August 9, 2021 (Aerojet Rocketdyne PR) – Aerojet Rocketdyne’s Advanced Electric Propulsion System (AEPS) thruster that will be employed on the Power and Propulsion Element (PPE) for NASA’s international lunar Gateway recently completed development testing. The next milestone for the program will be the PPE Preliminary Design Review in October. Three 12 kilowatt (kW) AEPS thrusters will serve as the primary source of propulsion on the PPE to enable orbit transfer and in-space maneuvering.
LONG BEACH, Calif., August 6, 2021 (Rocket Lab PR) – Rocket Lab, the leading launch and space systems company, today announced it will launch the CAPSTONE mission to the Moon from Launch Complex 1 in New Zealand from Q4 2021. It will be Rocket Lab’s first launch to the Moon. CAPSTONE (the Cislunar Autonomous Positioning System Technology Operations and Navigation Experiment) aids NASA’s Artemis program, which includes landing the first woman and the first person of color on the Moon and establishing a long-term presence there.
MOFFETT FIELD, Calif. (NASA PR) — Small spacecraft will play a big role in lunar exploration, including a Moon-bound CubeSat launching later this year.
The Cislunar Autonomous Positioning System Technology Operations and Navigation Experiment, or CAPSTONE, mission team is making the final preparations for the spacecraft that will make CubeSat history over a series of technological and operational firsts for the small platform.
In the wake of losing its protest over NASA’s decision to award the Human Landing System contract to SpaceX, Blue Origin has released an information graphic calling the Starship system “immensely complex & high risk.”
The comparison on the right shows the distance from the surface to the hatches of the two vehicles. The text from the infographic is reproduced below.
LUNAR STARSHIP: IMMENSELY COMPLEX & HIGH RISK
There are an unprecedented number of technologies, developments, and operations that have never been done before for Starship to land on the Moon. This includes developing Super Heavy – not only the largest launch vehicle stage ever produced, but one that has to be reusable – and Starship – the first ever reusable second stage. Then, the two systems must work together. A launch site in Boca Chica, Texas that has never conducted an orbital launch must demonstrate the ability to do so 7-11 times within 1-week increments. And cryogenic fluid transfer – a process that has also never been done – must work to refuel up to 100 MT of propellants from Starship to Starship that also requires development of a new tanker Starship variant. Finally, for just a single Starship lunar landing, this must all be done more than 10 times flawlessly. This is so that Starship can get to the surface and back with a single-stage ascent/descent vehicle, without dissimilar redundancy in abort engines.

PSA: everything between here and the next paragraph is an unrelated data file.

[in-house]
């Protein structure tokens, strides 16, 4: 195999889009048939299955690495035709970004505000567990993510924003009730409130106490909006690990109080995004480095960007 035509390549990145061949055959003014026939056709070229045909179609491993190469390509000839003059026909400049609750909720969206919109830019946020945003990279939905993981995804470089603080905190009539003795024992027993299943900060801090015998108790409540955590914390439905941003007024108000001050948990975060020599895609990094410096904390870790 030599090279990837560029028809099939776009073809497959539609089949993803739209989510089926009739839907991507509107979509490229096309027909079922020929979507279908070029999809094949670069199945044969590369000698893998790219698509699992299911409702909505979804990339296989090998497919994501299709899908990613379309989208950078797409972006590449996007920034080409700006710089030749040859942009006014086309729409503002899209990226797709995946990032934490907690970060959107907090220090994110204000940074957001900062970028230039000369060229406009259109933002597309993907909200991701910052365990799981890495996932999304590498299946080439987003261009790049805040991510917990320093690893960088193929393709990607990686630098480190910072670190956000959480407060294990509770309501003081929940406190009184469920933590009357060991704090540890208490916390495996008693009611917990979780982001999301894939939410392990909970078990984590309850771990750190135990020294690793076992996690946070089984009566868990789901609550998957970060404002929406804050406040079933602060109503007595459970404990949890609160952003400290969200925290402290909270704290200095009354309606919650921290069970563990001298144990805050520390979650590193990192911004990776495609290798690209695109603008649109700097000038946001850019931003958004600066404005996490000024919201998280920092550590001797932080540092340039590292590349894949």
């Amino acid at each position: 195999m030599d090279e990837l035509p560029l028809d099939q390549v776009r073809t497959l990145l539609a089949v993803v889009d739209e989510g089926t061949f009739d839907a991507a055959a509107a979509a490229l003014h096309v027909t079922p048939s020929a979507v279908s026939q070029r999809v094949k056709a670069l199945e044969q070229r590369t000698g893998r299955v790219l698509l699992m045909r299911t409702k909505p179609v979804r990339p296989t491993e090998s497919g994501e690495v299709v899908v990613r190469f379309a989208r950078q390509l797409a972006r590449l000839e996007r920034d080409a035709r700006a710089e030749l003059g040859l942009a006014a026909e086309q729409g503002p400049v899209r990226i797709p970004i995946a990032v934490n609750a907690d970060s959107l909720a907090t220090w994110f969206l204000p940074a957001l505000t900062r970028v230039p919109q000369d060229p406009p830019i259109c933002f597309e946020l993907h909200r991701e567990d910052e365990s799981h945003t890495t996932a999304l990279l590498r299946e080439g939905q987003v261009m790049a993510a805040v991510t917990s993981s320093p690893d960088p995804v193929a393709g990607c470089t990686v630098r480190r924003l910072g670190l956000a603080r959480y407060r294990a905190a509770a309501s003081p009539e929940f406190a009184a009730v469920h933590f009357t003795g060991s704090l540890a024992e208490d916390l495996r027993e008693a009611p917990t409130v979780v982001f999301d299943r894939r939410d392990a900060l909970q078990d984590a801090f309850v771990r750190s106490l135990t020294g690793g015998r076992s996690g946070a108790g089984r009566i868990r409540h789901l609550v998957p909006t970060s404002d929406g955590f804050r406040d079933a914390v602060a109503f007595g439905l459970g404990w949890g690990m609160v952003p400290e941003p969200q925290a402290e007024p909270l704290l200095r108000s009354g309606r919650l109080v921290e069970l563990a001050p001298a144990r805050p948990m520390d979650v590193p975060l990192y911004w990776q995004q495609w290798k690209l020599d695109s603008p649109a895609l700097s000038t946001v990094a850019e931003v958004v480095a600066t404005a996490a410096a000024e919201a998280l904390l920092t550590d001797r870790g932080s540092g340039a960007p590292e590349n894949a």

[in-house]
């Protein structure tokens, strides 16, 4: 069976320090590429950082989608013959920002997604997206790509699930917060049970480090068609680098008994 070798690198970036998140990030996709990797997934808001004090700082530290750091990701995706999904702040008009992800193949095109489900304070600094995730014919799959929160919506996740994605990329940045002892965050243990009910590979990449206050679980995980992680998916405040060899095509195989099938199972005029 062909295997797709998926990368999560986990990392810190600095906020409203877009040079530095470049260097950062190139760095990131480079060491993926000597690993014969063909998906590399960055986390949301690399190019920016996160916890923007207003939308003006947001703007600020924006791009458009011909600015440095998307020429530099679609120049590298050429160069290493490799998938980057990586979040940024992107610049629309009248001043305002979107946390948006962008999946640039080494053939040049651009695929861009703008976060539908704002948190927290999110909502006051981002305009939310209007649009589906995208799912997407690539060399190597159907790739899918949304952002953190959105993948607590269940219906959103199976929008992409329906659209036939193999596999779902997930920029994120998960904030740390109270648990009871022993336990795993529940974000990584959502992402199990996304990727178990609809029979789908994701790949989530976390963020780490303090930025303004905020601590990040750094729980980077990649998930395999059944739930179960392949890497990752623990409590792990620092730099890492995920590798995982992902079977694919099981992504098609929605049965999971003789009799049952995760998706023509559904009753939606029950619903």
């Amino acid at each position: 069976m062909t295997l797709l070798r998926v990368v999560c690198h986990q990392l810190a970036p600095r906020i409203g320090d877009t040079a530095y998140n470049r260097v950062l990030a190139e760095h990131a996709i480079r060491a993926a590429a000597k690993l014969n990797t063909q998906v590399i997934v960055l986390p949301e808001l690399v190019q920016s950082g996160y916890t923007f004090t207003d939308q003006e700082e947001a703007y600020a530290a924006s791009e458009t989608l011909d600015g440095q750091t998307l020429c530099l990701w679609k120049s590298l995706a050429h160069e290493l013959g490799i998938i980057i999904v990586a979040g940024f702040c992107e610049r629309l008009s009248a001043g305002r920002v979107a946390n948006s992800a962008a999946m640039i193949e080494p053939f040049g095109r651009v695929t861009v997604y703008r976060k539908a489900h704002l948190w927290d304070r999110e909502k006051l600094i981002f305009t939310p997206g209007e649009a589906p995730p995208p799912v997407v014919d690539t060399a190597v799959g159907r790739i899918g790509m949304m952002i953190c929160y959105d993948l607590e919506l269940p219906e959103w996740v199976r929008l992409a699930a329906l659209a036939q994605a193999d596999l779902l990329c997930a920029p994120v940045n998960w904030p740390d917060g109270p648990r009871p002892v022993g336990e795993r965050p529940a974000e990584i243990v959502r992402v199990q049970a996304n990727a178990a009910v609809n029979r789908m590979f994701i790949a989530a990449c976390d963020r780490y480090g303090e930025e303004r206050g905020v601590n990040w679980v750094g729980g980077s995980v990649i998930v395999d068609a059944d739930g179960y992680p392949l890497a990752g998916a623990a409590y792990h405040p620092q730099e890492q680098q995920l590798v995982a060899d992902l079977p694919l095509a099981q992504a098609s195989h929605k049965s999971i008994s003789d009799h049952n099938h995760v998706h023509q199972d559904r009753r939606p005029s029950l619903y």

NATIONAL TEAM: SAFE, LOW-RISK, FAST
The National Team’s architecture only requires three launches and is flexible to fly on multiple existing launch vehicles with far fewer in-space rendezvouses. Further, the system is entirely built on heritage systems and proven technologies that are flying today.
FROM NASA SOURCE SELECTION STATEMENT: “While I find the positive aspects of SpaceX’s technical approach to be notably thoughtful and meritorious, these aspects are, however, tempered by its complexity and relatively high-risk nature… I acknowledge the immense complexity and heightened risk associated with the very high number of events necessary to execute the front end of SpaceX’s mission, and this complexity largely translates into increased risk of operational schedule delays.”
WASHINGTON (NASA PR) — The following is the NASA statement in response to the U.S. Government Accountability Office (GAO) decision released Friday on the human landing system protest:
“NASA was notified Friday, July 30, that the U.S. Government Accountability Office has denied the protests filed by Blue Origin Federation and Dynetics and has upheld the agency’s source selection of SpaceX to continue the development of its human landing system. The decision enables NASA to award the contract that will ultimately result in the first crewed demonstration landing on the surface of the Moon under NASA’s Artemis plan. Importantly, the GAO’s decision will allow NASA and SpaceX to establish a timeline for the first crewed landing on the Moon in more than 50 years.
“NASA recognizes that sending American astronauts back to the Moon for the first time since the Apollo program and establishing a long-term presence on the Moon is a priority for the Biden Administration and is imperative for maintaining American leadership in space. In the face of challenges during the last year, NASA and its partners have made significant achievements to advance Artemis, including a successful hot fire test for the Space Launch System rocket. An uncrewed flight of Artemis I is on track for this year and a crewed Artemis II mission is planned for 2023.
“NASA is moving forward with urgency, but astronaut safety is the priority and the agency will not sacrifice the safety of the crew in the steadfast pursuit of the goal to establish a long-term presence on the Moon.
“As soon as possible, NASA will provide an update on the way ahead for Artemis, the human landing system, and humanity’s return to the Moon. We will continue to work with the Biden Administration and Congress to ensure funding for a robust and sustainable approach for the nation’s return to the Moon in a collaborative effort with U.S. commercial partners.”